Listing: 2

As you can see, Relative Panel makes the control relatively behave on size changed. This means that you can easily use the RelativePanel together with AdaptiveTriggers to create a responsive user interface where you move elements based on available screen space.

Device FamilyIf you want to do major differences in your UI, that’s probably not the most efficient way. Windows 10 comes with a nice trick to use completely different XAML files based on the device family you’re running on.

They simplest way is to add a new folder named “DeviceFamily-Mobile” or “DeviceFamily-Desktop” or both in your project. In our sample application, we are going to add only “DeviceFamily-Mobile” for mobile specific design and use the default MainPage.xaml for the desktop specific design.

Let’s first create a new blank UAP project, and add the following XAML to the main on MainPage.xaml.

<Grid Background="SteelBlue"> <Button x:Name="button" Content="Click Me" HorizontalAlignment="Left" Margin="10,10,0,0" VerticalAlignment="Top" Click="button_Click" Background="SeaGreen" Foreground="White"/> <TextBlock x:Name="textBlock" HorizontalAlignment="Left" Margin="10,60,0,0" TextWrapping="Wrap" Text="Hi! I am Windows Desktop." VerticalAlignment="Top" Height="35" Width="340" FontSize="21.333" Foreground="White"/></Grid>

Listing: 3

And in MainPage.xaml.cs file, create an event handler of the button control.

private void button_Click(object sender, RoutedEventArgs e){ textBlock.Text = "Proudly running on Windows 10.";}

Listing: 4

If you run the application on both desktop and mobile, it only show “Hi! I am Windows Desktop.”.

Figure: 5

Surprisingly we can change the view of the mobile application by adding a Xaml View inside the DeviceFamily-[family] folder. First create a new folder called DeviceFamily-[family] where [family] is “Mobile”.

Figure: 6

Right-click this folder and choose “Add new item”

Figure: 7

Pick “Xaml View” and change the name to “MainPage.xaml” This page is similar to a blank page; but is for overriding specific XAML pages – i.e., it doesn’t include the code behind, which you already have. Now, add the following XAML to the main in your overridden XAML page.

<Grid Background="SteelBlue"> <Button x:Name="button" Content="Click Me" HorizontalAlignment="Left" Margin="10,10,0,0" VerticalAlignment="Top" Click="button_Click" Background="SeaGreen" Foreground="White"/> <TextBlock x:Name="textBlock" HorizontalAlignment="Left" Margin="10,60,0,0" TextWrapping="Wrap" Text="Hi! I am Windows Phone." VerticalAlignment="Top" Height="35" Width="340" FontSize="21.333" Foreground="White"/></Grid>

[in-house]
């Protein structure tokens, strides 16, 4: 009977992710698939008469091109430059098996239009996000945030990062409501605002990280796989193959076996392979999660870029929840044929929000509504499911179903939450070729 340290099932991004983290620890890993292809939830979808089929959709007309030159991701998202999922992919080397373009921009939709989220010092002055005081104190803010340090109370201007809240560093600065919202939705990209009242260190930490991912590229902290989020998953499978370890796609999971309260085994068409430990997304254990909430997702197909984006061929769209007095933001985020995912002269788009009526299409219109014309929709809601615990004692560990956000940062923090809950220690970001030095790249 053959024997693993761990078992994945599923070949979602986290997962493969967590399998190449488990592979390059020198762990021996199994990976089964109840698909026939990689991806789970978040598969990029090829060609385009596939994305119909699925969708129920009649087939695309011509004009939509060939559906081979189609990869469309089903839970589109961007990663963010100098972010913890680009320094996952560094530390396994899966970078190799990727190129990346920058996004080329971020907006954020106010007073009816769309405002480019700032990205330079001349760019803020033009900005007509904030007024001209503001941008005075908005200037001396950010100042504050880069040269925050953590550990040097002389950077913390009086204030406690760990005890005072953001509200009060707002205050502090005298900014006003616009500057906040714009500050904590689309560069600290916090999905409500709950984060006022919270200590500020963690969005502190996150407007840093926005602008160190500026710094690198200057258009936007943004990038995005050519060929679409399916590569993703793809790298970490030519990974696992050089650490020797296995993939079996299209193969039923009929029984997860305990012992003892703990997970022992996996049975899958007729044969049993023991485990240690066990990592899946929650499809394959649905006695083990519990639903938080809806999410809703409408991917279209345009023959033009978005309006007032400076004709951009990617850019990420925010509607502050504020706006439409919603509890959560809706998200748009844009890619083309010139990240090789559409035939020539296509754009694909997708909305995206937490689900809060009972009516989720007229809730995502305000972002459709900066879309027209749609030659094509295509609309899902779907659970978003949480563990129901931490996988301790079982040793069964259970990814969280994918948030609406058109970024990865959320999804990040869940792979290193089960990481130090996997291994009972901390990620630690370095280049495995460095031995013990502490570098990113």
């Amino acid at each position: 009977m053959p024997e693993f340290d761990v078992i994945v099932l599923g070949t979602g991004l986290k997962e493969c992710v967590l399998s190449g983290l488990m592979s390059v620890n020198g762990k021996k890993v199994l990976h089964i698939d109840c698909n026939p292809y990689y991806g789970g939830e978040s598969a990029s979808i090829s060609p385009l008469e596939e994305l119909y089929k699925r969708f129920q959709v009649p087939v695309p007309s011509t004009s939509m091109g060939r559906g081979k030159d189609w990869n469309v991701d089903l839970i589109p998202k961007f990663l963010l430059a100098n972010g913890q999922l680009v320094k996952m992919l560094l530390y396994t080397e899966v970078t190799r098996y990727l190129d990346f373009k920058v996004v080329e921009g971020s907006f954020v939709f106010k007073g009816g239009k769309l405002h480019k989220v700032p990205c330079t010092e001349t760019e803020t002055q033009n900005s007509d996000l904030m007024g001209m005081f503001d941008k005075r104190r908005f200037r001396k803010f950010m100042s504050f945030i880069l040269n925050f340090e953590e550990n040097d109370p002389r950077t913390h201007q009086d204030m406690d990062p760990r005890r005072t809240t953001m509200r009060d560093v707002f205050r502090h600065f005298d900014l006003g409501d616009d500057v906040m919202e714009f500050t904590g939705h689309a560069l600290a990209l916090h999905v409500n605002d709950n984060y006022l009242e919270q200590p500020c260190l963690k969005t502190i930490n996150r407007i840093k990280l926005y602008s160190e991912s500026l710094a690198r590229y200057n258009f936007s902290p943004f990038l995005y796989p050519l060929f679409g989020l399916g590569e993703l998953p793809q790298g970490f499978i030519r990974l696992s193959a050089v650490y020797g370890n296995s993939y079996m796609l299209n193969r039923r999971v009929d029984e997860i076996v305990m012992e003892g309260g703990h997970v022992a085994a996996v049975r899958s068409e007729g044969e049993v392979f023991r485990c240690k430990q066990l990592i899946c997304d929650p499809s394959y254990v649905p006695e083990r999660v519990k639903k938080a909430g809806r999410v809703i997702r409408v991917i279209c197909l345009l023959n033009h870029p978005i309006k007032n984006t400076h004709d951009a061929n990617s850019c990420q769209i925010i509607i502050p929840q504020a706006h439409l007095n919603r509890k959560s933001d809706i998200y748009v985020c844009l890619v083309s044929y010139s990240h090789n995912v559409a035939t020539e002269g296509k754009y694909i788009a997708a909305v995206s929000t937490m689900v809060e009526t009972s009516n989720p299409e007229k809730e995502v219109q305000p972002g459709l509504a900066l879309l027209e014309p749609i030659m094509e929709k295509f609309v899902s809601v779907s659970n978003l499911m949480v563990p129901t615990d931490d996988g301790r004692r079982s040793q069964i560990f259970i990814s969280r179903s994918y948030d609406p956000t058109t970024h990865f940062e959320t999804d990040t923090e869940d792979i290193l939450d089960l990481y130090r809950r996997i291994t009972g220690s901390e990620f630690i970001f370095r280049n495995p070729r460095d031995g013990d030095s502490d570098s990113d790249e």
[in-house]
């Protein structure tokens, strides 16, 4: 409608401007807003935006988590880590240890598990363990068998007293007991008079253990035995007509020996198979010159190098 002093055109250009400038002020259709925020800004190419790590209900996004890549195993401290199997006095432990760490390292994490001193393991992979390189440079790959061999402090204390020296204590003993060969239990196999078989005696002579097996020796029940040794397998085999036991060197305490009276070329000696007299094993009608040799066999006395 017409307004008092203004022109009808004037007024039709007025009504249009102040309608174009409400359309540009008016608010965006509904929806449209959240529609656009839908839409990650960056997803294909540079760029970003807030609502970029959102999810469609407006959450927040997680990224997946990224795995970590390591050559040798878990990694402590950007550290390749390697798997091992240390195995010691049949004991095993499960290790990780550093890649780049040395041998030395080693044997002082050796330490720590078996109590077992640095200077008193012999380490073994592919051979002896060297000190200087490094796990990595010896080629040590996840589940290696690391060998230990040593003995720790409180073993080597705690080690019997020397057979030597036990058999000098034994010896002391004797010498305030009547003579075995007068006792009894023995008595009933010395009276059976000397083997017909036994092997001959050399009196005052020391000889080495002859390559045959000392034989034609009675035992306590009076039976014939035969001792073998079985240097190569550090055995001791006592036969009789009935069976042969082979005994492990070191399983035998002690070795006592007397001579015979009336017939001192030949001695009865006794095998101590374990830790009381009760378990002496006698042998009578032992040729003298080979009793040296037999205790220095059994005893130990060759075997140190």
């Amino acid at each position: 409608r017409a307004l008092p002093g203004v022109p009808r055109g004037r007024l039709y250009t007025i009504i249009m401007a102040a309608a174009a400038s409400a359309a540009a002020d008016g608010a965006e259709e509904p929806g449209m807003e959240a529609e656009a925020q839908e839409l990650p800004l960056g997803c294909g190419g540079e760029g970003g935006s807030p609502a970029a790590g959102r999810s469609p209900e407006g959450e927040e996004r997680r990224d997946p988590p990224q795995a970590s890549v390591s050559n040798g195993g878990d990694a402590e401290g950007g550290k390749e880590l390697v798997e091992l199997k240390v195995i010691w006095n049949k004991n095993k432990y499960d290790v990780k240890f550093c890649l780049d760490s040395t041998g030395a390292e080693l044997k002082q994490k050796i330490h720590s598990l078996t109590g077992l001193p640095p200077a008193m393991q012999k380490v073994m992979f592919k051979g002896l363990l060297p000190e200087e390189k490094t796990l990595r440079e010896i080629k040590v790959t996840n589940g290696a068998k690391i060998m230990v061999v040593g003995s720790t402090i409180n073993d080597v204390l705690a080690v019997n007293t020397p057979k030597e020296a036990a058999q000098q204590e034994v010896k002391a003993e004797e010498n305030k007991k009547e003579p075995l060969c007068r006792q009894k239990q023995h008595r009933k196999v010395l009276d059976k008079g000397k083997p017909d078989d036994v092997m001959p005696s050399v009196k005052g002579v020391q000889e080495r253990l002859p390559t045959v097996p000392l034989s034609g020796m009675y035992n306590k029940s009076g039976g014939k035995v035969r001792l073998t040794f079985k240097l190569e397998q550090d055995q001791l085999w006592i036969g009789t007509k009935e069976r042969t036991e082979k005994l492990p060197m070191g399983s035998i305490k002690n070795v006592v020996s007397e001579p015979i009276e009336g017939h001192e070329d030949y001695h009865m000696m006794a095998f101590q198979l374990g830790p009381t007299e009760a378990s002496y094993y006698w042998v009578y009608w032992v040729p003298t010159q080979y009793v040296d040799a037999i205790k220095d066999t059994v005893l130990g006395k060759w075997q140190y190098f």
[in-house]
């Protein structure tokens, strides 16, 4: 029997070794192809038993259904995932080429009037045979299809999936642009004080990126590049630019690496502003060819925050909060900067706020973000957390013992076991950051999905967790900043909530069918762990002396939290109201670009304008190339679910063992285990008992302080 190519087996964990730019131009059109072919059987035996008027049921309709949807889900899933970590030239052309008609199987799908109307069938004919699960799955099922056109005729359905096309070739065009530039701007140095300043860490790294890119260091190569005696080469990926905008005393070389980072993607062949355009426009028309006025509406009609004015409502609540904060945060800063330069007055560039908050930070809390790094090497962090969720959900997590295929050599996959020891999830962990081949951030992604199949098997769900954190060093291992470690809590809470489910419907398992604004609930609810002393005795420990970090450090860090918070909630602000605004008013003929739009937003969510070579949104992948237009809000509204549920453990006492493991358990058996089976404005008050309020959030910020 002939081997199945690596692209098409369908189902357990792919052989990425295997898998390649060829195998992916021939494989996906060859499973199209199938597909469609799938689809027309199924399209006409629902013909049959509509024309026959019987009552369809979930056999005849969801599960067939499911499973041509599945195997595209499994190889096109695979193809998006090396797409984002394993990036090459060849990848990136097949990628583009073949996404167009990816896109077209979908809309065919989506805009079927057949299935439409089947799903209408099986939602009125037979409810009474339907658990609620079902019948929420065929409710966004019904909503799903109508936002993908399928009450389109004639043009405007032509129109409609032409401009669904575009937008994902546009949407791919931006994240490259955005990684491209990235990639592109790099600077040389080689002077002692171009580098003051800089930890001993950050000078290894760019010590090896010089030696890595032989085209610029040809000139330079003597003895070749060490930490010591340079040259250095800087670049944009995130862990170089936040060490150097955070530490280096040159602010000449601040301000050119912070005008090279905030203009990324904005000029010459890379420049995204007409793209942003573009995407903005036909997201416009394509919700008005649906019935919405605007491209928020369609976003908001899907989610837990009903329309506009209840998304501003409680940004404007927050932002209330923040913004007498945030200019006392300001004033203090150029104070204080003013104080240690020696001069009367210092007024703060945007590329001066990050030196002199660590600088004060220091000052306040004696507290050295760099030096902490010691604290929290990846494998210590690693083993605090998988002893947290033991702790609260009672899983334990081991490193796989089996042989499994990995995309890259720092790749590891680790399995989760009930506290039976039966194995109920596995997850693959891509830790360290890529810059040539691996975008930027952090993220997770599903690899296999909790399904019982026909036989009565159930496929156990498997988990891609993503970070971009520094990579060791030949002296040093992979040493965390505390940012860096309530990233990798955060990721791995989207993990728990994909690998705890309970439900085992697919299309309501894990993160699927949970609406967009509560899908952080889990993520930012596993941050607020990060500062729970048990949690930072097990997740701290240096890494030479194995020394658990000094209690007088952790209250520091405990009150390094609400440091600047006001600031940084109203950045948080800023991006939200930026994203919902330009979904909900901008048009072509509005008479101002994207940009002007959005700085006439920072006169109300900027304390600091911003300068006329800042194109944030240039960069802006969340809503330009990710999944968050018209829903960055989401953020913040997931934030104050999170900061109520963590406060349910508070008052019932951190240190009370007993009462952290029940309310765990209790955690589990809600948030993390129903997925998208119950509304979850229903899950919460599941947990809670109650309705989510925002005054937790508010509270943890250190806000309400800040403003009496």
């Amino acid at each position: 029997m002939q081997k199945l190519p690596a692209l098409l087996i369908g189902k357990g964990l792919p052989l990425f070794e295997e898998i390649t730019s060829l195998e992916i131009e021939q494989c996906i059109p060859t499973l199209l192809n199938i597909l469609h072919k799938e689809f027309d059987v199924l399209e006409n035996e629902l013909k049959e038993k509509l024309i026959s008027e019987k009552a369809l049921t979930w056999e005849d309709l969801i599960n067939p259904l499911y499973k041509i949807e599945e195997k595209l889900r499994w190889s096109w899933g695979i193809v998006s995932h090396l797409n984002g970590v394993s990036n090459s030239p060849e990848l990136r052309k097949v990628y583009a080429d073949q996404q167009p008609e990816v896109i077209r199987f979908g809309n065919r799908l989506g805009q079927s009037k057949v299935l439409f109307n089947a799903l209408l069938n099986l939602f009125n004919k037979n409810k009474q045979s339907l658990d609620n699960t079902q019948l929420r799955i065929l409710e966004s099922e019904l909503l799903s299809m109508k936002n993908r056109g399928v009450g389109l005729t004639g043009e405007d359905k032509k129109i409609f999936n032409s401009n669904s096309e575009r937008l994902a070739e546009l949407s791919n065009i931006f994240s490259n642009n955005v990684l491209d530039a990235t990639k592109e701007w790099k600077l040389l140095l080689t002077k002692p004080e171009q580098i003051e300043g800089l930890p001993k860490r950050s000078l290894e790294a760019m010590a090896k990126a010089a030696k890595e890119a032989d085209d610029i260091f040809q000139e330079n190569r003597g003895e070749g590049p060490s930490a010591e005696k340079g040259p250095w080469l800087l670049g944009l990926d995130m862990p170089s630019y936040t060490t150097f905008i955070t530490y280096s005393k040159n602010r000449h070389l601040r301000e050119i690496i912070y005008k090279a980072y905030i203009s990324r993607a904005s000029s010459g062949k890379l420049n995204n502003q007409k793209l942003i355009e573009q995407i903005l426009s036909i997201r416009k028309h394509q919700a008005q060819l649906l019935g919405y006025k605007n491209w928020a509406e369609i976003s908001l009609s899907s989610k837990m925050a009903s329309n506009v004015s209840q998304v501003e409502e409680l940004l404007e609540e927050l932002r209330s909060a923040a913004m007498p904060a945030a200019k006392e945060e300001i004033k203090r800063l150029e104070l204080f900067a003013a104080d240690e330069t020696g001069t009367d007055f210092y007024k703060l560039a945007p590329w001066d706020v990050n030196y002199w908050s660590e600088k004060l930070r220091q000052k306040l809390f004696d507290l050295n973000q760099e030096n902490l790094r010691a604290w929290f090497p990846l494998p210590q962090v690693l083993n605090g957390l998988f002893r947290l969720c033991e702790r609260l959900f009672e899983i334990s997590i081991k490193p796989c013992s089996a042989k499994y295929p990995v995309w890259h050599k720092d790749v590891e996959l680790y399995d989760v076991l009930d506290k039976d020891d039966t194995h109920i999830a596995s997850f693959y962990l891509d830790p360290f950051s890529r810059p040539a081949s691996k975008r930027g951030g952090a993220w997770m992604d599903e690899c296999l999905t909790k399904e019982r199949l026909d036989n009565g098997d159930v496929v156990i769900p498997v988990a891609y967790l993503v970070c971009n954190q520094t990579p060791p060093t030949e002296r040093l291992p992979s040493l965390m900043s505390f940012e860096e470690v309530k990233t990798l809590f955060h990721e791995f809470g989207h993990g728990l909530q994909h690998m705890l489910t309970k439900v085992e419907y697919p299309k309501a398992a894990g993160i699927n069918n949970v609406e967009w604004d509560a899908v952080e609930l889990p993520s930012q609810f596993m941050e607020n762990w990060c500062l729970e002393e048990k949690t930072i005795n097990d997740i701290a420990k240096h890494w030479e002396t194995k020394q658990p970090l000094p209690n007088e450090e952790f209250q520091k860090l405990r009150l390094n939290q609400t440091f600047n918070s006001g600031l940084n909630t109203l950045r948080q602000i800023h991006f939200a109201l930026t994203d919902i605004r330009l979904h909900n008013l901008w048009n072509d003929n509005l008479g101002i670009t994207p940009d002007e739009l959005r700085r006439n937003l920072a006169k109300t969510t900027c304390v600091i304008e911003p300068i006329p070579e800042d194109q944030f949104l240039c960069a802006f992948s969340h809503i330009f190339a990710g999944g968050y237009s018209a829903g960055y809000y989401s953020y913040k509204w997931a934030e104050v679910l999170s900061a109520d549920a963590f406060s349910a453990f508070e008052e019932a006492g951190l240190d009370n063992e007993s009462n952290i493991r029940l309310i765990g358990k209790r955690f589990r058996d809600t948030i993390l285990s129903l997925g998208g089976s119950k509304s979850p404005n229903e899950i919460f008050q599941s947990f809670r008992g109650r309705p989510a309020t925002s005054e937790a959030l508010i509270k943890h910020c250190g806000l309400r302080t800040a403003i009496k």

Listing: 5If you notice, we do not have any code behind file for the new Xaml View page. Moreover, we have the same XAML code, we have used before our default MainPage.xaml. The only change is the TextBlock’s text. Also, we have an event handler for the Button control. Surprisingly, it will work fine because, the button click event is already defined in the default MainPage.xaml.cs. So, we just change the view of the mobile device, nothing else.

If you run the Windows Phone app, it will look like this.

Figure: 8

If you click the “Click Me” button, it will the change the text of the TextBlock in the same way as desktop, because it has a single event handler for both desktop and mobile specific design.

Figure: 9 & 10

So this method enables you to completely override the UI and adapt for the device family and maintain the same code-behind.

These techniques are really useful to make a responsive design of you Universal Windows Platform Application development. Best practice makes your application more acceptable for your customer. You have to decide what changes you may need according to your customer needs and your target device types.

It’s better to use separate device type design rather than State Trigger. Because when you have lots of UI element and dynamic contents, this technique may not suitable for you. Although, you can use separately on those device types.

Hopefully, this article gives an overall idea about Adaptive Design in Universal Windows Platform. Make you app look great on any devices. Happy coding!

Download the full source code: http://1drv.ms/1QZcz7g